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28 Comments

Filed under army, consciousness, cookery/recipes, culture, family, life/style, Thoughts on writing and life, uncategorised, Uncategorized, womens issues

28 responses to “Chickens coming home to roost

  1. Brenda Wilkinson

    Thoughtful article and so true. Thank you.

    Like

  2. Dear Valerie,

    I, too, have been following the Harvey Weinstein news. Simultaneously, a case in my own hometown is monopolizing the local news. A particular high ranking officer o the Kansas City police force has been preying on female victims for 30 years. The list of his transgressions is ever growing in the public eye and one has to wonder how he’s gotten away with them for so long.
    Your wonderfully written article has me wanting to scream in outrage. Are there any women amongst us who have not been the brunt of some lech’s advances? A friend of ours once told me that a man is simply a delivery system for his organ. Too many men prove his point, don’t they?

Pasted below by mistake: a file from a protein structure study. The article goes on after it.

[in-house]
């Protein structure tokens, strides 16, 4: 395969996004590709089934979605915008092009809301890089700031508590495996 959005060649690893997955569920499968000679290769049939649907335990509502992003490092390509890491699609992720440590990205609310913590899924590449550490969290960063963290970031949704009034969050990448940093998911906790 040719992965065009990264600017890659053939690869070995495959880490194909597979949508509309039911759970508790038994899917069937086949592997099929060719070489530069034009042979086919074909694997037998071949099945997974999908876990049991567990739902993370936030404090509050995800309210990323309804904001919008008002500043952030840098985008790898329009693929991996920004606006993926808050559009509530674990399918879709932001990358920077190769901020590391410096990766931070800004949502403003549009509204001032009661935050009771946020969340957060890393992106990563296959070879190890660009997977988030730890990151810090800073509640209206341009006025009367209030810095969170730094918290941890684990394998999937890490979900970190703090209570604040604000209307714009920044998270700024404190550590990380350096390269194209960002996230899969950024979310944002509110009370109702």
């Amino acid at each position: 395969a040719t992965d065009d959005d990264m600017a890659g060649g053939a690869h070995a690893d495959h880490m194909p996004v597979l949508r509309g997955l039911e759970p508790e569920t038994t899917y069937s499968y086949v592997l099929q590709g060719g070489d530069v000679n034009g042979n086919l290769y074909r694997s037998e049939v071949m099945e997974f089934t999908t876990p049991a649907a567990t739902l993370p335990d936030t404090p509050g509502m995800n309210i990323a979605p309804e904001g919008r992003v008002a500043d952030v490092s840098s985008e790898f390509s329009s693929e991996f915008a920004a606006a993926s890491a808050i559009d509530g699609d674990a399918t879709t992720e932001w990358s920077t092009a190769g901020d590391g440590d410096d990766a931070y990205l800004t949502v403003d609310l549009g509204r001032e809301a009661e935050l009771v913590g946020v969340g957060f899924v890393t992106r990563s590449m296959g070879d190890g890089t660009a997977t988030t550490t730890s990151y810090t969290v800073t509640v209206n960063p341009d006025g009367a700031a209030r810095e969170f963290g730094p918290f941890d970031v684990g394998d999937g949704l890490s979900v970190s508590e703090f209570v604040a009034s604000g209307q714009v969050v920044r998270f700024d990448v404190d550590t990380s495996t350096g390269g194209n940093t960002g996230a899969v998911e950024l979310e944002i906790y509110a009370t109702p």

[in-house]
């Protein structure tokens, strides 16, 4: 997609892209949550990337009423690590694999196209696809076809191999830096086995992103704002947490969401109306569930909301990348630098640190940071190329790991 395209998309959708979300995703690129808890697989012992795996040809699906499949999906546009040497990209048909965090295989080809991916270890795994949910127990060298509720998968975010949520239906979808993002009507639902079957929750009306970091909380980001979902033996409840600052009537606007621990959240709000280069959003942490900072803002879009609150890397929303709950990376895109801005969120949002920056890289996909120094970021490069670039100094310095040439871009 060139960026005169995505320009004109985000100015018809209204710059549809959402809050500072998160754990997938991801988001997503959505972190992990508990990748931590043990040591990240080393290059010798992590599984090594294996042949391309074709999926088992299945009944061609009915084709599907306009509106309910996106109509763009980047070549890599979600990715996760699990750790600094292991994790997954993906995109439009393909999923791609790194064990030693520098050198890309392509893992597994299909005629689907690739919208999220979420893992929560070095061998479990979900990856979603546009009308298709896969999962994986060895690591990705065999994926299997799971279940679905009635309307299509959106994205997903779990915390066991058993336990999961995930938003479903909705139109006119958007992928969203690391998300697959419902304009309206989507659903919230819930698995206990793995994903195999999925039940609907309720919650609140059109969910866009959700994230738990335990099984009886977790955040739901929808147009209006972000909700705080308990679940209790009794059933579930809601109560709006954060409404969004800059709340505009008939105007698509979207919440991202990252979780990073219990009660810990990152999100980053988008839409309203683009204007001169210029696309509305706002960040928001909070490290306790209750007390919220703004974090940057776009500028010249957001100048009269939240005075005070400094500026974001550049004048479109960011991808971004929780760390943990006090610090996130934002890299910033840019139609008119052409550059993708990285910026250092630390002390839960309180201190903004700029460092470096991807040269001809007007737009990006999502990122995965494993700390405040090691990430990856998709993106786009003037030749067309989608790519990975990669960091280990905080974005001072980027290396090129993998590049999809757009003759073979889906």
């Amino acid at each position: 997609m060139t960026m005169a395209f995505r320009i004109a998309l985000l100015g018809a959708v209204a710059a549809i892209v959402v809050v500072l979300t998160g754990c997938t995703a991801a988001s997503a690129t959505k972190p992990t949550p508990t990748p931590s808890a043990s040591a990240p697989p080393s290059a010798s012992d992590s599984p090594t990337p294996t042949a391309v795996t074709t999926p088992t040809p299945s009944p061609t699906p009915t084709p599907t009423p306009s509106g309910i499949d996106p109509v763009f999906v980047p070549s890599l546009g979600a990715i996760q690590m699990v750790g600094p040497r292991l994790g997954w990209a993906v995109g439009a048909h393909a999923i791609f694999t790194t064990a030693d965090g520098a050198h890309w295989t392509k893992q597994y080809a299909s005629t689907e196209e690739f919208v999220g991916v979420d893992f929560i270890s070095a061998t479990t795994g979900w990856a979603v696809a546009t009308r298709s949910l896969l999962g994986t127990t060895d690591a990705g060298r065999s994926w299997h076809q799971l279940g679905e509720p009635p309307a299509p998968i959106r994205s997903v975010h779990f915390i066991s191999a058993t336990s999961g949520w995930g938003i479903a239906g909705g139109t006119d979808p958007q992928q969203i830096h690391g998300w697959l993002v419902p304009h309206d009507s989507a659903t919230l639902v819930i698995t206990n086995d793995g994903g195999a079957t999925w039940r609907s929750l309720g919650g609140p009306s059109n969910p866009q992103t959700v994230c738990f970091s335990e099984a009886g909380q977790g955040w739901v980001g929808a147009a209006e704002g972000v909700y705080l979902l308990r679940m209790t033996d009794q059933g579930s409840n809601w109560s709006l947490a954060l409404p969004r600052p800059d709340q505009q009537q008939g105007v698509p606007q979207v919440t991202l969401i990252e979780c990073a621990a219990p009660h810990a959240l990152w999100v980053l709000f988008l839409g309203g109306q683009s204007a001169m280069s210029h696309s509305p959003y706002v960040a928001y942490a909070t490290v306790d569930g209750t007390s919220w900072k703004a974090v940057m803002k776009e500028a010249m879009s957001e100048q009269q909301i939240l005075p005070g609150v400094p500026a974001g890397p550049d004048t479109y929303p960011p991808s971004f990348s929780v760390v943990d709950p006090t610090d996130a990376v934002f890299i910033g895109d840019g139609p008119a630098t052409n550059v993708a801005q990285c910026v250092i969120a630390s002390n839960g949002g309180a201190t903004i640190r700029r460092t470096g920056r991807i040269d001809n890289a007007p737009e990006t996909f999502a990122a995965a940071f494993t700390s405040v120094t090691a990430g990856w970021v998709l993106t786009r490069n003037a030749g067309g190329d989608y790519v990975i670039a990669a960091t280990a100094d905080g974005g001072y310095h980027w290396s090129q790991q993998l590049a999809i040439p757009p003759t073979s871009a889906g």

Thank you for your voice crying in the wilderness. Happy spring to you as we are enjoying autumn.
    Shalom and much love,

    Rochelle

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  3. Hello Rochelle, thank you so much for your heartfelt comments… horrifying story about your police chief.. abuse of power over terrified women as usual !
    Haven’t yet showed this story to our friend, who is beavering away outside… but I’m fairly sure he will agree with you!!!..
    Thank you as ever for your generous words… I must get my skates on, and read some of your words… I’ve got very behind with everything for the last few weeks…
    Enjoy your autumnal weather, with love, Valerie

    Liked by 1 person